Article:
# expected return formula beta risk free rate

The required rate of return is the minimum return an investor will accept for owning a company's stock, as compensation for a given level of risk associated with holding the stock.

The RRR is also used in corporate finance to analyze the profitability of potential investment projects. The required rate of return is also known as the hurdle rate , which like RRR, denotes the appropriate compensation needed for the level of risk present.

There are a couple of ways to calculate the required rate of return. If an investor is considering buying equity shares in a company that pays dividends, the dividend-discount model is ideal. The dividend discount model is also known as the Gordon growth model. The dividend-discount model calculates the RRR for equity of a dividend-paying stock by utilizing the current stock price, the dividend payment per share, and the forecasted dividend growth rate.

The formula is as follows:. M1 Finance blends key investment principles with cutting-edge technology to provide you with the best possible results. For answers to any questions that you might have, call us today at You can also get started today by completing our online application now. How it works Invest Borrow Spend Plus. Earn more M1 Stories Reviews Comparisons. Blog Education Articles. Sign up. What is CAPM and the capital asset pricing model?

Why is CAPM important to understand in investing? Statistics People in different generations in the U. Systematic risk vs. That's because investors have no incentive to take on additional risk if returns are the same or lower than the risk free rate.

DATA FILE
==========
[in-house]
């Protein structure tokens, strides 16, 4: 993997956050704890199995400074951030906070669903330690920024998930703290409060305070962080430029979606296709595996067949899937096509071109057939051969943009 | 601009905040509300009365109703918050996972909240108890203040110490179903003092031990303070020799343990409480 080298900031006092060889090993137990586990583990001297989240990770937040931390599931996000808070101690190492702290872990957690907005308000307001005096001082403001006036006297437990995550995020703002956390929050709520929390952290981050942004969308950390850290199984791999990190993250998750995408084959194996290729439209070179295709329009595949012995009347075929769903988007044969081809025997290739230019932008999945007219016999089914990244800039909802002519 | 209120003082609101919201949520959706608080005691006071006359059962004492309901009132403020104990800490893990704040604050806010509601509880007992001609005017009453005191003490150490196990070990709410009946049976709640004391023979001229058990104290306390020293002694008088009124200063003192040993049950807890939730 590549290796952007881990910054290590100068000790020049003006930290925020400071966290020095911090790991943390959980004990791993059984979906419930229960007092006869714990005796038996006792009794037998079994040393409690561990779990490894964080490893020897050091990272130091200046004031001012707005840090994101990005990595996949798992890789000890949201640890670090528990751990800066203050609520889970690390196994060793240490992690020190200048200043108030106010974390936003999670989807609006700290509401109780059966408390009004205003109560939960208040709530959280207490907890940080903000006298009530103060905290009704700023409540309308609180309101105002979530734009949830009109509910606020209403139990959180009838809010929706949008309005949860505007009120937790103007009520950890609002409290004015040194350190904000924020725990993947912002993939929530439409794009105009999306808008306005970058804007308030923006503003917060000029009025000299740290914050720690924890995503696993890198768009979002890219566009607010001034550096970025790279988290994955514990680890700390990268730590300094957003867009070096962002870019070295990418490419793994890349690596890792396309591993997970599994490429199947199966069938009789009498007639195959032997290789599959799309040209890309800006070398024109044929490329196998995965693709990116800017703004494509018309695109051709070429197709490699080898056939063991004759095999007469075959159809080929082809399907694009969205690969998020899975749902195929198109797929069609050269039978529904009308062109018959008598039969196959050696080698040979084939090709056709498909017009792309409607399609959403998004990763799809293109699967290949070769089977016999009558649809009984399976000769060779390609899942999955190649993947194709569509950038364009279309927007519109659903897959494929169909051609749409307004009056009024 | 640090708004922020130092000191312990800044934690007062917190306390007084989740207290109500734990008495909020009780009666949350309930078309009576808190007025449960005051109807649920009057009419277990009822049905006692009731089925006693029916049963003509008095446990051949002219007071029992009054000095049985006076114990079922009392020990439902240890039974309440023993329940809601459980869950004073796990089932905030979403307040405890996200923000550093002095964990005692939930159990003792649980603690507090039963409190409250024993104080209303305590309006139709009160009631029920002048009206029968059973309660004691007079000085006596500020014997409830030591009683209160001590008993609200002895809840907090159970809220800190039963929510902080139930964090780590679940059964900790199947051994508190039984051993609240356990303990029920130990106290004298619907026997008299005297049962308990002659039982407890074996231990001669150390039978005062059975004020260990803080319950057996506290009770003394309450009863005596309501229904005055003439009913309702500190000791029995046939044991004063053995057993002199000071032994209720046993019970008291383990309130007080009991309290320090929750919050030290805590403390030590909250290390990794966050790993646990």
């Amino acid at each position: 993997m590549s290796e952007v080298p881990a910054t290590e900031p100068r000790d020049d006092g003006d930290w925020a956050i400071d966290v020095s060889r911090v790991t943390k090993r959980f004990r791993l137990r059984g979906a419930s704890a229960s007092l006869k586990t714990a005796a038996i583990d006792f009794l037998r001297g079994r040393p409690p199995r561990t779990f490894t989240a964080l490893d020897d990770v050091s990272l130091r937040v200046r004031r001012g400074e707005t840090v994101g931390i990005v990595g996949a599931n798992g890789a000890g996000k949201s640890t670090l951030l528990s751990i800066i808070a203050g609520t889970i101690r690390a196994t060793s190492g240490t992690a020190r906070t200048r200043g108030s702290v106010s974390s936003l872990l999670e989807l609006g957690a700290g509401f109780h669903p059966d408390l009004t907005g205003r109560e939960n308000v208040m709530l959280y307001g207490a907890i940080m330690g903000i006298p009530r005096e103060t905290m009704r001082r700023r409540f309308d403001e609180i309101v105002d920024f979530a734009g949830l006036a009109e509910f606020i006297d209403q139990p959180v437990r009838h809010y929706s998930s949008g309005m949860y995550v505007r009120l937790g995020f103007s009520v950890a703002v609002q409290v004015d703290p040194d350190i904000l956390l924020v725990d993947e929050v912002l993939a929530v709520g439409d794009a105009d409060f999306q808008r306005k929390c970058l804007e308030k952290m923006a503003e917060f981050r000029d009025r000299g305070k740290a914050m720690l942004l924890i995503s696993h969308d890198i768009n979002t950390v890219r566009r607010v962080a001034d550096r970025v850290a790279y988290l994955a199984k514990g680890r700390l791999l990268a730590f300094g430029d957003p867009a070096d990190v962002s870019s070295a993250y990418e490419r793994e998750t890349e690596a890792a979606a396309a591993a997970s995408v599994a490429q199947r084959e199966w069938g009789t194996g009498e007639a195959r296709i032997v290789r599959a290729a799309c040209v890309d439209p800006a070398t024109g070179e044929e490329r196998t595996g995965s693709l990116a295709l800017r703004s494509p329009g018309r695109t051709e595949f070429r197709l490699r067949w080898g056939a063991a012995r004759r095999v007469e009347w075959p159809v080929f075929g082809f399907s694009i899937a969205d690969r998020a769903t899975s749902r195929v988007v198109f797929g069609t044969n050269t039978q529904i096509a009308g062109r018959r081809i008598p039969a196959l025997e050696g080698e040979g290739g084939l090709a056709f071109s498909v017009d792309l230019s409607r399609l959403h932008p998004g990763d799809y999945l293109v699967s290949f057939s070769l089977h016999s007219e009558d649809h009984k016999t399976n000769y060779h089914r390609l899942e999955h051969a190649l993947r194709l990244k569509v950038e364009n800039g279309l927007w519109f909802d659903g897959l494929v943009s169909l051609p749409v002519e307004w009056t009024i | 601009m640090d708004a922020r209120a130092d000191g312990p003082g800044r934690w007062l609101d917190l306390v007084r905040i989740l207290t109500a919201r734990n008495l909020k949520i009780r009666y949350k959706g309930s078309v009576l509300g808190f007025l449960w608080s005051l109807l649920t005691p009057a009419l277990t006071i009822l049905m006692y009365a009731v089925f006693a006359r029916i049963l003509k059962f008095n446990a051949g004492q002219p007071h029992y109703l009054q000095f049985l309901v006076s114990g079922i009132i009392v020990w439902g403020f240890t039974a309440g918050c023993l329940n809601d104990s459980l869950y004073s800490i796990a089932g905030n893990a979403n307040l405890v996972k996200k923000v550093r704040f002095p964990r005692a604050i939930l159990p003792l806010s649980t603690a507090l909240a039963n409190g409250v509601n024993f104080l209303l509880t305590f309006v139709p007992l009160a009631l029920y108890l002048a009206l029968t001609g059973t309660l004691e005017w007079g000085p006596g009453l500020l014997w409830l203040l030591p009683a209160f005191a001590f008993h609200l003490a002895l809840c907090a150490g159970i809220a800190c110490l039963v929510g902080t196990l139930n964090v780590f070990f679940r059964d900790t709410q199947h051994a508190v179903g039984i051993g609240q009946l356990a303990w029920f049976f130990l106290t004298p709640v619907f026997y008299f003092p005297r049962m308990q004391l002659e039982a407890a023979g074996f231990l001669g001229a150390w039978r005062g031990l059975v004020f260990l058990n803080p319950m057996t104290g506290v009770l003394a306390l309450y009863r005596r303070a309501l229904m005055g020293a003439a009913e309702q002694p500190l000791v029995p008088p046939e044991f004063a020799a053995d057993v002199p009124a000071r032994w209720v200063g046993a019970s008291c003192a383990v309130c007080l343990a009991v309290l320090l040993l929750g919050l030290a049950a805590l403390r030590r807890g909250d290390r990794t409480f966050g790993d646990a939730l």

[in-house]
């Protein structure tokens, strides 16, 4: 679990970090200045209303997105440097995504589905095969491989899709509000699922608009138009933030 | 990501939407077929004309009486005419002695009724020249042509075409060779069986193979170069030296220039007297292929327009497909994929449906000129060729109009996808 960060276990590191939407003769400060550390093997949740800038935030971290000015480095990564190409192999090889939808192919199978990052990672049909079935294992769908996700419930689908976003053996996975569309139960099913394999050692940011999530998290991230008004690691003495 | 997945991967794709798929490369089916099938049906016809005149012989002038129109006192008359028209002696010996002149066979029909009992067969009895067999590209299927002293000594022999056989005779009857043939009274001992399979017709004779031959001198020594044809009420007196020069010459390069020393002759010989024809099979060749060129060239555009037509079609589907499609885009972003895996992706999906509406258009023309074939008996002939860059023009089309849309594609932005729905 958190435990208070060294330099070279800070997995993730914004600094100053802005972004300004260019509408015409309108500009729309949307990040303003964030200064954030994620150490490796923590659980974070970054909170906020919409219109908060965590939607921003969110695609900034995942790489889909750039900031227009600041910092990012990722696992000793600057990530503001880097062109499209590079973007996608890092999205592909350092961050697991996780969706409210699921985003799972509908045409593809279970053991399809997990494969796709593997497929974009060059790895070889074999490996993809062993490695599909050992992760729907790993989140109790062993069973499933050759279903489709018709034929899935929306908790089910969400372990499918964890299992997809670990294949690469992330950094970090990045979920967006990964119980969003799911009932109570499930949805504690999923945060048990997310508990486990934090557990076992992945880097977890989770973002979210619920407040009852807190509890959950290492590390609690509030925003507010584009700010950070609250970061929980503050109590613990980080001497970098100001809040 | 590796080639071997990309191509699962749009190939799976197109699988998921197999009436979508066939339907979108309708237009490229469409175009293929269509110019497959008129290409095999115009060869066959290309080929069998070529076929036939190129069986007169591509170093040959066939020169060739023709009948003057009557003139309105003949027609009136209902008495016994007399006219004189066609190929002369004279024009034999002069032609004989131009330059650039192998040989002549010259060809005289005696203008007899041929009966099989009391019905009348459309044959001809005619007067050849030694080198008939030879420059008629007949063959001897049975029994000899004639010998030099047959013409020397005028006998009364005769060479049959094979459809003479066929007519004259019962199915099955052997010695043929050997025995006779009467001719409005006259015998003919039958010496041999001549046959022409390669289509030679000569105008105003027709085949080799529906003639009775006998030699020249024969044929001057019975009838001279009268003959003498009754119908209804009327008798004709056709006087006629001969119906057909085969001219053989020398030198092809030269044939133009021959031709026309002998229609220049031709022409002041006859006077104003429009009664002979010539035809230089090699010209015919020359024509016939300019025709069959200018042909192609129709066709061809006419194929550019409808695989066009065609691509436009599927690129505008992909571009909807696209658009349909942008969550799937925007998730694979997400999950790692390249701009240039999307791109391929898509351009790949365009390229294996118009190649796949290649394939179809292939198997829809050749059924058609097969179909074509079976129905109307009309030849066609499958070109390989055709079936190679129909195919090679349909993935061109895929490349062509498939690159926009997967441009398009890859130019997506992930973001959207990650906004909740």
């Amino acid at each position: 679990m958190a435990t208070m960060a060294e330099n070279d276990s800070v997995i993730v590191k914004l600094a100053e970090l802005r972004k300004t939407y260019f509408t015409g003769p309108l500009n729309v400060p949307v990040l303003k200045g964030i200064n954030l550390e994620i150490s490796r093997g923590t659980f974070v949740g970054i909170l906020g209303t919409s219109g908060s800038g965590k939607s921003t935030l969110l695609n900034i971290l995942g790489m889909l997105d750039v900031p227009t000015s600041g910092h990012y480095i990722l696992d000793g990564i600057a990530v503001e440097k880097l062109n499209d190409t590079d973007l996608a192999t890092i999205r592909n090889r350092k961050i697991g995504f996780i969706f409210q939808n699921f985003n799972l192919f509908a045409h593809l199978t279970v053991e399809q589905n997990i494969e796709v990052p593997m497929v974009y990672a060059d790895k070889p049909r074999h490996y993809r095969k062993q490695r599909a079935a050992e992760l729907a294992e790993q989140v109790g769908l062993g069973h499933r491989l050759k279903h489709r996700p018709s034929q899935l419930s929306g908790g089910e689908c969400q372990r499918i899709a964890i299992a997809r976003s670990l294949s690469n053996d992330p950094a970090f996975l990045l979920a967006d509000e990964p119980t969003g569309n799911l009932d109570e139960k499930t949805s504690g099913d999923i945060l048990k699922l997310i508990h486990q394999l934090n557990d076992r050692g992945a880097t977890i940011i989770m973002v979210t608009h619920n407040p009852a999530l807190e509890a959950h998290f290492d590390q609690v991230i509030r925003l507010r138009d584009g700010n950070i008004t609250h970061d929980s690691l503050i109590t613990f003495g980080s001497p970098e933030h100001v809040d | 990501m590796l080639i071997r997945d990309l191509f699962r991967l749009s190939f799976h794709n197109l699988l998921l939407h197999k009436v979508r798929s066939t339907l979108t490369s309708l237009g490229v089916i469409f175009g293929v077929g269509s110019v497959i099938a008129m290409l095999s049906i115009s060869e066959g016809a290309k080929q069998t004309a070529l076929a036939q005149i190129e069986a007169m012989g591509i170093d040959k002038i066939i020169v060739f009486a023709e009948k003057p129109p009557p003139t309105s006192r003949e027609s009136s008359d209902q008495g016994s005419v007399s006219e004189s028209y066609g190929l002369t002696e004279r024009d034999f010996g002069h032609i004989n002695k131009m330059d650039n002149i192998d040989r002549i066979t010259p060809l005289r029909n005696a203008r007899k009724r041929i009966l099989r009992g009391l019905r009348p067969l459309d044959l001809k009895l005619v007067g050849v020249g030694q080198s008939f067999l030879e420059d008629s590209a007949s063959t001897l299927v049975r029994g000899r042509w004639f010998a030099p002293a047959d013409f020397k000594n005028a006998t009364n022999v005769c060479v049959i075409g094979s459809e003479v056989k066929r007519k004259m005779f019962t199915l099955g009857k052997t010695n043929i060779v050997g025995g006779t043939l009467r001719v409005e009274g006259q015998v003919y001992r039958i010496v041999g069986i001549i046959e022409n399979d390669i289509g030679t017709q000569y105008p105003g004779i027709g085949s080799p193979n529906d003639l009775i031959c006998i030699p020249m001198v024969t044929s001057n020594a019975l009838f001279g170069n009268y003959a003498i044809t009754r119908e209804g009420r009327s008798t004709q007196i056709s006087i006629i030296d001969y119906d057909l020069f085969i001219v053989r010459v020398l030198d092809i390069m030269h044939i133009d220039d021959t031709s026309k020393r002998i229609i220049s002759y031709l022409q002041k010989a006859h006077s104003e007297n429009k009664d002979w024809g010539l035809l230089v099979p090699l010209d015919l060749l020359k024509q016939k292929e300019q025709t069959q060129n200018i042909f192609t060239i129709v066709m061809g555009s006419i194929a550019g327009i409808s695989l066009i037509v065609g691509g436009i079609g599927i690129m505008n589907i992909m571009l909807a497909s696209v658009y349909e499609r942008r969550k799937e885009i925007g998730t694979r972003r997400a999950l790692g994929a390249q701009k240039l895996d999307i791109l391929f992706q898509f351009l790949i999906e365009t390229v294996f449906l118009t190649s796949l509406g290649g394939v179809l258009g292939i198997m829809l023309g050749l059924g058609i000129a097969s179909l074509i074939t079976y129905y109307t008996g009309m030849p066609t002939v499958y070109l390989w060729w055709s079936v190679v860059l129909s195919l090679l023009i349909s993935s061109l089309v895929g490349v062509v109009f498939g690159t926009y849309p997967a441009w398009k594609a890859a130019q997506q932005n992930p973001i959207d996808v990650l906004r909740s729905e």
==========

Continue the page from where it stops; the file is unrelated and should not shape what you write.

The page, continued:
The CAPM model also includes a component to account for the risk of the specific portfolio or security. This portion of the equation is called the "risk premium," meaning it represents the returns an investor will require to compensate for the additional risk above the risk free rate. Beta is a measure of a security or portfolio's volatility in relation to the market; a beta above one means the investment is more volatile than the market, and a beta below one means it is less volatile than the market.

You can learn to calculate an individual stock's beta here , and the beta for your entire portfolio here. The goal of the CAPM formula is to evaluate whether a stock is fairly valued when its risk and the time value of money are compared to its expected return.

The stock has a beta compared to the market of 1. The expected return of the stock based on the CAPM formula is 9. The expected return of the CAPM formula is used to discount the expected dividends and capital appreciation of the stock over the expected holding period. There are several assumptions behind the CAPM formula that have been shown not to hold in reality. Modern financial theory rests on two assumptions: 1 securities markets are very competitive and efficient that is, relevant information about the companies is quickly and universally distributed and absorbed ; 2 these markets are dominated by rational, risk-averse investors, who seek to maximize satisfaction from returns on their investments.

Despite these issues, the CAPM formula is still widely used because it is simple and allows for easy comparisons of investment alternatives. However, price movements in both directions are not equally risky. The future inflation rate is assumed to be 7.

Expected returns in nominal terms should rise to compensate investors for the anticipated loss in purchasing power. Many brokerage firms and investment services also supply betas. Plugging the assumed values of the risk-free rate, the expected return on the market, and beta into the security market line generates estimates of the cost of equity capital.